Hurricane Drill

Imagine when you took your SATs if someone's life hung in the balance. That's exactly the scenario for Florida emergency agencies this week as they drill for disaster.

As of Tuesday afternoon, Hurricane Zane has winds of 100 miles per hour, and it's intensifying as it bears down on the Florida Keys before crossing into the Gulf of Mexico.

Craig Fugate, director of Florida EOC, says, "What if this storm does go through South Florida and now up the West Coast? It could actually cause damage all the way up through Tampa Bay and perhaps come here to Tallahassee."

Don't evacuate just yet. This is just a drill for Florida's Emergency Operations Center. Now, just moments ago down at the National Hurricane Center in Miami, they did issue a hurricane watch for parts of south Florida.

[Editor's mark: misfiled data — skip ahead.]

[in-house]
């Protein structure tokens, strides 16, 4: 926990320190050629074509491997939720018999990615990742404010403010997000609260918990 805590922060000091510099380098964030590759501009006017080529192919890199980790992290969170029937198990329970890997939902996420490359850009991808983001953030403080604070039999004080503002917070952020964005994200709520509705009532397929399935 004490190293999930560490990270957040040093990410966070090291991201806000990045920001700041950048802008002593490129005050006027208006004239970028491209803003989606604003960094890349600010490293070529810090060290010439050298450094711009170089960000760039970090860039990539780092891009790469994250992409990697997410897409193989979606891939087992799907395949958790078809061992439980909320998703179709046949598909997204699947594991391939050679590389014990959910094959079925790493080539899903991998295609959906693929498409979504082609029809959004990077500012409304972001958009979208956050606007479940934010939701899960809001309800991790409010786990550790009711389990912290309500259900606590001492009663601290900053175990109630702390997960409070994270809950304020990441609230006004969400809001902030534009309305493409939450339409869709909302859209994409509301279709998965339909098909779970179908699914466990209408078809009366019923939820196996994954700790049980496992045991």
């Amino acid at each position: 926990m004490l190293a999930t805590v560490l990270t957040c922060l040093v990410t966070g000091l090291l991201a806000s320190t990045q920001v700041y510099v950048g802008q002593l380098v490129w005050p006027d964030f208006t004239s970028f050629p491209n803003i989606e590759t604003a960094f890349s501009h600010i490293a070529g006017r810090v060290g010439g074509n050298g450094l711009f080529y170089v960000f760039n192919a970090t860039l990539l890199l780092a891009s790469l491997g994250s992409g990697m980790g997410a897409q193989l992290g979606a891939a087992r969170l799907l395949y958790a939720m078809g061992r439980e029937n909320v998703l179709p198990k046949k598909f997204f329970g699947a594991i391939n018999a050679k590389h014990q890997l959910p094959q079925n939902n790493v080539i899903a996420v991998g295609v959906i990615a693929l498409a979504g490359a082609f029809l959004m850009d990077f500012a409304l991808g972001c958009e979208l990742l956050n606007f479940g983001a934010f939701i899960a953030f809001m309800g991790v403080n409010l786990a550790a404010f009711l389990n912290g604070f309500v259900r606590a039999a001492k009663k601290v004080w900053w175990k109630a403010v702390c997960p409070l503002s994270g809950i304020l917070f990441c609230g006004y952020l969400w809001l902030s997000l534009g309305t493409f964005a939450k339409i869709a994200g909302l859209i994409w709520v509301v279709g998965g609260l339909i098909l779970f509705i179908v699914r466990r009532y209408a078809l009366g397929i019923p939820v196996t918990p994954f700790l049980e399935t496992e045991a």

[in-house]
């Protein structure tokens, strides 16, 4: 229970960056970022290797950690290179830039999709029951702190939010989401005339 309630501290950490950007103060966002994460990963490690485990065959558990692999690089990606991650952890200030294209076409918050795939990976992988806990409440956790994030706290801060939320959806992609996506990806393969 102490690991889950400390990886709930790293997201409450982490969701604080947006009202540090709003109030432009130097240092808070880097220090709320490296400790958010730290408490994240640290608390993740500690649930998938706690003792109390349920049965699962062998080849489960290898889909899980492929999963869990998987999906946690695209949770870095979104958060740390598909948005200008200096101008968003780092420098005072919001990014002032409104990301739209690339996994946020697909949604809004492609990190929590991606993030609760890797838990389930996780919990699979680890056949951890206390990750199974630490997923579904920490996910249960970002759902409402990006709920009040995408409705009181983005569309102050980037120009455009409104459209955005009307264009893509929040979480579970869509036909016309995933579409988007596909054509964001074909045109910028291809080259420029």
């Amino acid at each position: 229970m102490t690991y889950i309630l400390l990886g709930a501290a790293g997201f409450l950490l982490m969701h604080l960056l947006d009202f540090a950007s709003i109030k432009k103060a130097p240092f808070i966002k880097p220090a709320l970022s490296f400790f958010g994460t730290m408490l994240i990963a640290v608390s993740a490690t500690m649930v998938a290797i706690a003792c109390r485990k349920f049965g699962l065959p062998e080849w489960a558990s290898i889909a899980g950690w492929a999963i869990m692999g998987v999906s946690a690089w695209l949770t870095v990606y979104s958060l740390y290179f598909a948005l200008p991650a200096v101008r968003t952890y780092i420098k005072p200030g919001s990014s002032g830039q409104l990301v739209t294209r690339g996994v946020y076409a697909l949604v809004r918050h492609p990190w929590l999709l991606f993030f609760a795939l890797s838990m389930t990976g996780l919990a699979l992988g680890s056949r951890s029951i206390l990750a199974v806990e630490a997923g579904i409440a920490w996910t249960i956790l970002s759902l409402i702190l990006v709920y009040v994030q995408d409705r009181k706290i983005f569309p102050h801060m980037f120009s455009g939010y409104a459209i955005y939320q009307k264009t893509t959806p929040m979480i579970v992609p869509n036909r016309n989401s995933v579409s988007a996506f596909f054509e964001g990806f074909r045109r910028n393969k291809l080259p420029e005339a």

This hurricane drill is a tool for state agencies to get a dry run at a disaster so that emergency workers like Karen Hagan get true-to-life experiences.

"We're going to make sure that shelters are open and staffed. We are going to make sure that people are going to be fed. We're going to make sure that pets are taken care of," says Karen.

This drill will be running all week long with scenarios that will test everybody the system to its limit.

"These exercises give us the training and the teamwork to solve the unknowns, but we end up addressing a lot of these issues in the exercise so there's fewer and fewer unknowns when we go into a real event," adds Craig Fugate.

Hurricane Zane is based on the 1935 Labor Day hurricane, which was one of the deadliest storms in Florida's history.


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